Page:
Less than a year after losing a nailbiter to Rep. Lauren Boebert, Adam Frisch is touting a new poll that shows him taking a two-point lead in their presumed rematch. In fact, it shows the Democrat hitting the magical 50% threshold against the sitting Republican congresswoman.
But Boebert must make it to the general election first.
Just over a week ago, Boebert drew a credible Republican primary challenger. Jeff Hurd jumped into the race touting “serious leadership for rural Colorado.” While Boebert may hand-wave him as a nuisance, it could be just the kind of arrogant oversight that put her in office three years ago.
In late 2019, former U.S. Rep. Scott Tipton had his sights set on the 2020 general election. With then-President Donald Trump dragging down-ballot candidates into jeopardy with him, Tipton amassed a war chest and began fighting off Democratic attacks meant to set a framework for beating him in November.
Against that backdrop, Titpton hand-waved the bombastic restaurateur stalking around the district with a hand-cannon visibly strapped to her leg. She did not engage in substantive debates, relied on shrill sound bite attacks, and did not seem to be a serious contender.
In June 2022, Boebert beat him by nine points.
Tipton had hundreds of thousands of dollars stocked up to fight for his political life in November, but saw his congressional career shot dead before midsummer. Boebert took advantage of his miscalculation and inattention to win a stunning upset. She then got to face off against a milquetoast Democratic candidate and earn a trip to Washington, D.C.
Could Boebert fall victim to the same trap this year?
I have known Hurd for nearly 15 years, while he was still in law school. His wife worked at the law firm where I began my career, and he was a regular presence in the office. Always interested in the political work we did, he was also determined and hard working. It is not surprising he found himself running for office.
Hurd will not engage in the same over-the-top antics that made Boebert an overnight sensation in far-right circles. That is not his style.
He is a smart, driven attorney who carefully built a life in Western Colorado. He planned each step, from law school success, to a prestigious clerkship with the conservative Chief Justice of the 10th U.S Circuit Court of Appeals, to a law firm that grew almost as fast as his family (five kids!). That is not the type of person who would jump into a congressional race without a plan.
As long as I have known him, he has been dedicated to the Western Slope. That turned into partnerships with leading businesses and industries in the area. Those are the types of partners who can quietly help bolster a nascent campaign. They are also the kind of people most likely to be fed up with the theatrics of their current representative in Congress.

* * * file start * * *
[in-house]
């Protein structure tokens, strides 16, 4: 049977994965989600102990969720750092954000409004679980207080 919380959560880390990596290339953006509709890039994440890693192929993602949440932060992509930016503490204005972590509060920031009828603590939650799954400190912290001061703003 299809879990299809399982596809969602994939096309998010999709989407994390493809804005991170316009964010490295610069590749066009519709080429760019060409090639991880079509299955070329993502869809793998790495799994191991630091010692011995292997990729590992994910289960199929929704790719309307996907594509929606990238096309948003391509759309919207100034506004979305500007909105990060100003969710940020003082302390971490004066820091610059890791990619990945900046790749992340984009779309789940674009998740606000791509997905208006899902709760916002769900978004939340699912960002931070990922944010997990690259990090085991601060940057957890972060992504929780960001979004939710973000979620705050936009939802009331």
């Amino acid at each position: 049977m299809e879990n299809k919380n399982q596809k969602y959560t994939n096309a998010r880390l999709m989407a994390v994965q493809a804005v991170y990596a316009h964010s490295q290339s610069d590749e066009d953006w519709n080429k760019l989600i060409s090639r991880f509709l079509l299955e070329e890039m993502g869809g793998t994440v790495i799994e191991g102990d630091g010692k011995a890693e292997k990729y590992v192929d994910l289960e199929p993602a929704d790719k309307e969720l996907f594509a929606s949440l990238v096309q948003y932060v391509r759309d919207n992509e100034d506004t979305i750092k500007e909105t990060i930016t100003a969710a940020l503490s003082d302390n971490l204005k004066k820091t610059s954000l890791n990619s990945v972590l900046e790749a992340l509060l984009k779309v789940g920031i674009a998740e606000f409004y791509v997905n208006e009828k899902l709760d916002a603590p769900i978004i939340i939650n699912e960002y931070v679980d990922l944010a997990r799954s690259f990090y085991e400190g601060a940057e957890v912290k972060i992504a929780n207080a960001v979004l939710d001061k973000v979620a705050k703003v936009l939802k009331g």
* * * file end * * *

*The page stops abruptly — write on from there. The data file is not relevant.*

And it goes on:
Of course, Hurd will need more than that to mount a challenge to Boebert. She dispatched popular state Sen. Don Coram with ease two years ago. Part of the problem with partisan primaries is that only a fraction of a fraction of a fraction of the folks in a district actually turn out to vote. Those voters usually tend to be the most vocal.
Absent a significant number of casual Republicans and unaffiliated voters supporting his campaign, Hurd is a significant underdog.
But Boebert herself may be the person helping to drive those people to the polls next June. Frisch would not have gotten as close as he did last year if Boebert had not pushed so many conservatives sickened by her antics toward his name on the ballot. Many of the same people could be ready to back someone new this year.
If Hurd is able to outwork Coram — something that should not be difficult given some of the stories that made their way back across the Continental Divide last year — pick up a few key endorsements, and benefit from some significant outside spending, he is likely to make the race closer than anyone thinks.
I am sure Speaker Kevin McCarthy might not mind if Hurd was faster on the draw than Boebert. I assume he would prefer a safer pick to face off against Frisch and help hold his slim congressional majority.
It would be stunning if 2024 did not end up in an encore of the nation’s most narrowly decided congressional race. Furthermore, Hurd versus Frisch would likely turn into a good old fashioned policy-centered debate; not exactly the kind of fireworks and false narratives that seem to get folks fired up in this political era. But it would be better for Colorado and our country.
Can Hurd beat Boebert next June?He probably has a better chance than I gave Frisch last September. And that might be just enough.
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